Business is emotional
Business is emotional
Although in principle I would say you should not let your emotions get in the way of business, to ignore their existence is equally dangerous. The main focus of this article is to discuss the issue of emotional behaviour within business relationships before, during and after a project. We used a business coach (Jeremy Marchant) for a period of around 18 months during 2006 / 2007 and he undoubtedly helped us with the business. His main focus was “emotional intelligence” and he now offers a range of training courses on the subject. One of the most important points Jeremy gave us was to make the other person more important than you. It took me a long time to apply the concept, but the benefits have made a huge difference to the way I am able to work with clients and suppliers alike. The key to this is to strive for clarity, remove potential ambiguities and put yourself in the other persons shoes.
One of the most important issues is that, in general terms, our clients just want their hardware and software to work. If it doesn’t, it becomes a barrier to them achieving their objectives and leads to frustration. One of the reasons for this is the feeling of helplessness that we all get when we can’t fix something ourselves and have to rely on a third party. I feel the same when something goes wrong with my car when yet another warning light pops up to tell me about the impending doom!
Jeremy introduced us to a “relationship model” that explained how people interact with each other and I found this particular model invaluable.
- The “honeymoon” phase is when people first meet and both sides envisage a win / win scenario; they see the best in each other.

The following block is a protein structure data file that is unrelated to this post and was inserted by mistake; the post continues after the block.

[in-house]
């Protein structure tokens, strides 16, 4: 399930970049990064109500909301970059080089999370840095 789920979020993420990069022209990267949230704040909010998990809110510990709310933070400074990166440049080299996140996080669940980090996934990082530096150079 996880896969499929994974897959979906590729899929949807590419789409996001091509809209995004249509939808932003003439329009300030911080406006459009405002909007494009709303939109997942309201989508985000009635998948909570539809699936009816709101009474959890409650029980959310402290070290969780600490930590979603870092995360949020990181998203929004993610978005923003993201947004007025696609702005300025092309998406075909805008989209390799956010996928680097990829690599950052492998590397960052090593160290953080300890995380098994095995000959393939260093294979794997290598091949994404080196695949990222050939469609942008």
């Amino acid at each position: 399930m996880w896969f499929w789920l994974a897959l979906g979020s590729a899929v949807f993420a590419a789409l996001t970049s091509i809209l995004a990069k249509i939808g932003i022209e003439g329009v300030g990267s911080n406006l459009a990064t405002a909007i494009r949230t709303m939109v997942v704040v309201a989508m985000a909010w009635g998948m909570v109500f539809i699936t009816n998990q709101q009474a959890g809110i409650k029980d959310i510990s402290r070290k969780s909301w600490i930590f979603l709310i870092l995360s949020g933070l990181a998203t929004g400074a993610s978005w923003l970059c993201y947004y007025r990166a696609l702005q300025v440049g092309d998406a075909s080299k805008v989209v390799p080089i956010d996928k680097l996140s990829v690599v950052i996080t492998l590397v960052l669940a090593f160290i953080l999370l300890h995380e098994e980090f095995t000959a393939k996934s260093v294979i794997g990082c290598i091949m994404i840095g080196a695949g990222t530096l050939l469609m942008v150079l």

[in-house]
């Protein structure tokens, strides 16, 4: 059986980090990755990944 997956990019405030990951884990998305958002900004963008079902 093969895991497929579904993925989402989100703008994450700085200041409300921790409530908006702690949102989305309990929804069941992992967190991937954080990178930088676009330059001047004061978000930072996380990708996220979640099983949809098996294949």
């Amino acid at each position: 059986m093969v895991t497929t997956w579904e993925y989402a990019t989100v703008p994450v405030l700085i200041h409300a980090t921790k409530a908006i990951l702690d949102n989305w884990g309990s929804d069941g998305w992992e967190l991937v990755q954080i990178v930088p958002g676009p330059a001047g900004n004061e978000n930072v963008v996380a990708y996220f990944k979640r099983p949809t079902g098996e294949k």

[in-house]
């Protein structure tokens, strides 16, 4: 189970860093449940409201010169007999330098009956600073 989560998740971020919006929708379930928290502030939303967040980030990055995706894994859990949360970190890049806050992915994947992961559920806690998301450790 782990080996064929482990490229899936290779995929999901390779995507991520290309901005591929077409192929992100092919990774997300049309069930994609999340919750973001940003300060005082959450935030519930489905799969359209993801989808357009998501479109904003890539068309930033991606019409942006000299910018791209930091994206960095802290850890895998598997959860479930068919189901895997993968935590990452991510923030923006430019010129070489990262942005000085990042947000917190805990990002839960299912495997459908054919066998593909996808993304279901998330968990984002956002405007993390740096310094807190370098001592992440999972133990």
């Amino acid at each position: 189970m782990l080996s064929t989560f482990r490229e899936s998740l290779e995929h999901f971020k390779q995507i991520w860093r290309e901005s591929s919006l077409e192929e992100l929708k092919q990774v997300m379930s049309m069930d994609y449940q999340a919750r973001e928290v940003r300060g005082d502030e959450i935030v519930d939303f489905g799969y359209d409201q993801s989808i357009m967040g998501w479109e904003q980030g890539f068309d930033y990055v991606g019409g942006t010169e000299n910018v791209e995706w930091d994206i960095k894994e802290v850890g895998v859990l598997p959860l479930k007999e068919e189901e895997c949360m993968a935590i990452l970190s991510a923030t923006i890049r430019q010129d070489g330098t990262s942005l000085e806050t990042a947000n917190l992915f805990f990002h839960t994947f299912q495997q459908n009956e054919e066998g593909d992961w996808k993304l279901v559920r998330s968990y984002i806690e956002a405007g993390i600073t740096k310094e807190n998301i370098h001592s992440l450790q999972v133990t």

- Inevitably principles will clash causing “conflict” and it is important to address these head on.
- If you can put the other person first, you’ll be able to come up with a “resolution”.
- The most important measure of any business isn’t how they behave when everything is going well, it’s during a crisis. They need to show “leadership” and guide you through to a successful conclusion.
I suspect business coaches reading this are now cringing as I have over simplified it, but hopefully for others it explains what can happen during a business relationship. I am sure we have all been there at one stage or another; salesman over-promise and then the business under-delivers. This is why it is so important to set expectations.
We often experience as many issues during the pre-contract, development and implementation stages as post contract. I think one of the most important things is to set an expectation and this isn’t a cop out. I remember talking to Darryl Bates-Brownsword of Shirlaws and he gave me the following scenario:
You arrive at a restaurant for a meal and the maître d’ says that there will be a delay as your table isn’t free yet. Generally most people will accept this and wait patiently. If after ten minutes he hasn’t come back and showed you to your table you are likely to start getting impatient and potentially angry. If however he returns to say (after five minutes) that there is still a delay and it looks like it is going to be another ten minutes and can he get you a drink in the meantime, you’ll be understanding.
What the maître d’ has done is set your expectations and given you the chance to make your own decision. It isn’t difficult but it is essential if you want to avoid people getting frustrated and angry. Project management is about setting expectations and keeping up good communications between everyone involved. We don’t always get it right, it is inevitable that things go wrong from time to time, but the most important thing is to speak to people, even when it is bad news. It is equally important to ensure the other person knows what you expect of them, so it is essential to explain what you’ll do and what you expect in return and when.
More often than not running a business gets in the way of projects, especially for clients. There is always something more important to attend to and it is only at the end of the project that people start to realise the importance. This is why we aim to explain to everyone involved what and when things need doing. Get that right and you’ll avoid any awkward situations and nasty surprises!
I’ll return to this topic in a few weeks time, but for now I hope this helps anyone involved in a project.
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